Venice is known as “The City of Canals,” “The Floating City,” and goes by many other names. Venice is also one of Europe’s most romantic cities.
The city stretches across 117 small islands in the marshy Venetian Lagoon along the Adriatic Sea in northeast Italy. The buildings of Venice are constructed on closely spaced wood piles, which were imported from the mainland. (Under water, in the absence of oxygen, wood does not decay. It is petrified as a result of the constant flow of mineral-rich water around and through it, so that it becomes a stone-like structure.) These 117 islands are formed by 177 canals in a shallow lagoon. The islands that form Venice are connected by 455 bridges. Venice is Europe's largest urban car-free area, unique in Europe by remaining a sizable functioning city in the 21st century entirely without motorcars or trucks.
Recently, Monte Carlo Travel, Inc. led a group that visited Venice. As we left Marco Polo Airport, it felt strange to board a water taxi to transport us to our hotel, the Hotel Giorgione, located in the Cannaregio district. The Hotel Giorgione is a 4-star hotel with upscale Venetian décor. The antiques and extraordinary Murano glass chandeliers add to the beauty of the hotel. The hotel began as a warehouse which stored sweets. In the early 19th century it was converted to an inn.
After checking into the hotel and seeing our beautiful rooms, we started our tour of Venice by taking a water taxi to the island of Murano, famous for its blown glass. Today there are not many glass factories on the island. We were given a demonstration in the art of glass blowing.
Burano was our next stop. This island is located 40 minutes via vaporetto from Venice. Burano is known for its small, brightly-painted houses, popular with artists, as well as for its handmade lace.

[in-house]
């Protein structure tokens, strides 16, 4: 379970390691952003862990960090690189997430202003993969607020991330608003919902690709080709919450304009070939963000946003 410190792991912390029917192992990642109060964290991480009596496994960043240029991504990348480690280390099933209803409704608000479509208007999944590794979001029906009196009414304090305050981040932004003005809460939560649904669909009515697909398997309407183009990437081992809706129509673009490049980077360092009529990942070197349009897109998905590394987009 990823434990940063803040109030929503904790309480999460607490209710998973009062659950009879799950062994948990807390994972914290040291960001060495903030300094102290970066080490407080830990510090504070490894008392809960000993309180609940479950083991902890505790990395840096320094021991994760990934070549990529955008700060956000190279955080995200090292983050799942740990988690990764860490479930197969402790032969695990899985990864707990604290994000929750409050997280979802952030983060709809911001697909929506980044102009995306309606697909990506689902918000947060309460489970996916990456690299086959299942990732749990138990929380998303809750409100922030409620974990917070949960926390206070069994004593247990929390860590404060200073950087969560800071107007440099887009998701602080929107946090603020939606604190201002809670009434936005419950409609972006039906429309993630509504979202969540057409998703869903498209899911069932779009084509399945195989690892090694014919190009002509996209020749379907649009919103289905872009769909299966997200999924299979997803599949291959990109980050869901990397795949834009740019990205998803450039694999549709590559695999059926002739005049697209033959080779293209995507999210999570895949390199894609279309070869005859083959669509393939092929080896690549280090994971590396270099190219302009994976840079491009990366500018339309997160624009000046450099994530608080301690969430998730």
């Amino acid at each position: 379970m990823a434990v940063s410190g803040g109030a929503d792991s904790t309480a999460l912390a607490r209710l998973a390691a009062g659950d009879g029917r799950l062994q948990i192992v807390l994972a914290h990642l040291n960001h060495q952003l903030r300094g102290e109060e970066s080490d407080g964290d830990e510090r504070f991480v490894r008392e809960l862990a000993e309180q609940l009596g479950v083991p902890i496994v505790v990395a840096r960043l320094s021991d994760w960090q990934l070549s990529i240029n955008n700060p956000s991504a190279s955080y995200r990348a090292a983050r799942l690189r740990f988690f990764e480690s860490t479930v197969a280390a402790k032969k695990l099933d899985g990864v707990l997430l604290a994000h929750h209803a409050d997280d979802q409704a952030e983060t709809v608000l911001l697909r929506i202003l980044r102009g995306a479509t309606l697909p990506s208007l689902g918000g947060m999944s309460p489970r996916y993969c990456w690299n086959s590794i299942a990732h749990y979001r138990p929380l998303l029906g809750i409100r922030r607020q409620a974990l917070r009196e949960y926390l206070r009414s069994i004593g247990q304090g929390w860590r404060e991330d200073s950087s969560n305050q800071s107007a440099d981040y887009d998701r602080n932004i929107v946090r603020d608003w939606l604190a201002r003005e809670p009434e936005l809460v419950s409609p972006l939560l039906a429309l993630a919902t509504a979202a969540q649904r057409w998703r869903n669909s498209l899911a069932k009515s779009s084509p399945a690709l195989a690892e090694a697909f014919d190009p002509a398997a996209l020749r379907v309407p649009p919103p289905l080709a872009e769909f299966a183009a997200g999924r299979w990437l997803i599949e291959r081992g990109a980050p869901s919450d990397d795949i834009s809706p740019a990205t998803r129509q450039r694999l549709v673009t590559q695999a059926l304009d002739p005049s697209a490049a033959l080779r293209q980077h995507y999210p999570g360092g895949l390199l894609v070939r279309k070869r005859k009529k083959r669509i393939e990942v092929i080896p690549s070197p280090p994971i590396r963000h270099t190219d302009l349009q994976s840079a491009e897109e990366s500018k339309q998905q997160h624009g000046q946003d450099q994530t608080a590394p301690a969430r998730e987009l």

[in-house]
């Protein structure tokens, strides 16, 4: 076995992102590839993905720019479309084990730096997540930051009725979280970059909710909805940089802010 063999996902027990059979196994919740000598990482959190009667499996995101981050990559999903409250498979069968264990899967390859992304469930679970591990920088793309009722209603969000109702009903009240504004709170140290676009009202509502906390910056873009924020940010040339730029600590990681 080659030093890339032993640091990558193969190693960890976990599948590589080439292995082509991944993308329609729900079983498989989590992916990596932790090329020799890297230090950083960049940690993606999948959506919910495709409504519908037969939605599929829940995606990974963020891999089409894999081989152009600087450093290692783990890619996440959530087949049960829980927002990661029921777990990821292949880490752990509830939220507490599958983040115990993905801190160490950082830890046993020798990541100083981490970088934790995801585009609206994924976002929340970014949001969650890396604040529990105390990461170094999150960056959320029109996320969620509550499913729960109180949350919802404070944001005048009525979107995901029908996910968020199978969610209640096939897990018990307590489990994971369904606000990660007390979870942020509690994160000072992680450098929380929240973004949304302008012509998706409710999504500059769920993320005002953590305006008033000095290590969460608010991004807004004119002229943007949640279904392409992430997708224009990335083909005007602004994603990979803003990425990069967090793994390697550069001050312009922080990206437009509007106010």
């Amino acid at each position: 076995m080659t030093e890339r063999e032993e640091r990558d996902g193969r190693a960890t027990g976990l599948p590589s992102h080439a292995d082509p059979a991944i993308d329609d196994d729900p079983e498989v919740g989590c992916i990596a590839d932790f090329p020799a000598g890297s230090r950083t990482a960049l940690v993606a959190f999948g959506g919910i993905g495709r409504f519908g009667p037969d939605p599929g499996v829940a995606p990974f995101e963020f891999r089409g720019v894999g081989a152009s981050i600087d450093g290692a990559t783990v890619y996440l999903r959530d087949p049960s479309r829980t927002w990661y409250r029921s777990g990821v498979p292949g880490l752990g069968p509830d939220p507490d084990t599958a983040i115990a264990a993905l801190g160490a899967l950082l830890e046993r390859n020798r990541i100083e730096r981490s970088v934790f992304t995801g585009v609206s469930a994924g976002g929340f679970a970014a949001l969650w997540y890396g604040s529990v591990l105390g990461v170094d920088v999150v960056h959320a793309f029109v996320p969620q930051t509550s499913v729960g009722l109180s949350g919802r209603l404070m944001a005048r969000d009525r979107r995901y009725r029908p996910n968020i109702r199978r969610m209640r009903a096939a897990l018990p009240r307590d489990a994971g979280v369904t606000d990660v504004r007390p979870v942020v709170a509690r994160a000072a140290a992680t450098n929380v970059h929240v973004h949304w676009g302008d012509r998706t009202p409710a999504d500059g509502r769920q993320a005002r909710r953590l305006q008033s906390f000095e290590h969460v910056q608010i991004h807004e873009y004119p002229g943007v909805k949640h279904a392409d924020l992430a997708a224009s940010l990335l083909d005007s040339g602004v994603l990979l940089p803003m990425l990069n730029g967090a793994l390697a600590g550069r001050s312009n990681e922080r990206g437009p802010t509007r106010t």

A gondola ride is a must for any visitor to Venice. A word to the wise - ask a few simple questions of your gondolier - price, length of ride and where you will be dropped off. They are very friendly and knowledgeable of Venice. All gondoliers must go to school and be licensed. It is quite a different perspective to see Venice via a gondola. The buildings are sitting right on the water and many have “water entrances.” The architecture is amazing. It is a wonder that Venice has looked the same for hundreds of years. Why improve on something that is so beautiful? There is so much detail in the trim of the buildings - carved wood and carved stone embellish building after building.
Saint Mark’s Square, Saint Mark’s Basilica and The Doge’s Palace were all part of our arranged walking tour. Wandering through the streets can be the best way to see Venice. There are so many alleyways and paths. Our guide brought us past the vast number of shops that sell everything from Murano glass to leather pocketbooks to Parmesan cheese. My favorite moment was wandering, turning a corner, walking through an archway, and suddenly stepping into Saint Mark’s Square.
Saint Mark’s Basilica was built in 1063. Most of the exterior brickwork is covered with various marbles and carvings, some much older than the building itself.
The Doge’s Palace, now a museum, was the home of the Doge (loosely translated as Duke) of Venice. The inner courtyard is adorned with magnificent marble statues and brickwork. The exterior of the Palace is known for its famous gothic façade. Our visit included walking over the Bridge of Sighs. This enclosed bridge is made of white limestone and has windows with stone bars. It passes over the Rio di Palazzo and connects the old prisons to the interrogation rooms in the Doge's Palace. The view from the Bridge of Sighs was the last view of Venice that convicts saw before their imprisonment. A local legend says that lovers will be granted everlasting love and bliss if they kiss on a gondola at sunset under the bridge.
Venice has so much to offer - sights, shops, history, and, of course, the food! One cannot walk through the streets without being lured in for a fantastic meal! Pasta is all homemade, the sauces are superb, and the pizza is nothing like what we experience in the States. The people of Venice have a strong sense of pride for their city and who they are. Venetians are some of the most welcoming and warm group of people that I have experienced in my travels. Venice should be added to everyone’s must-do list!
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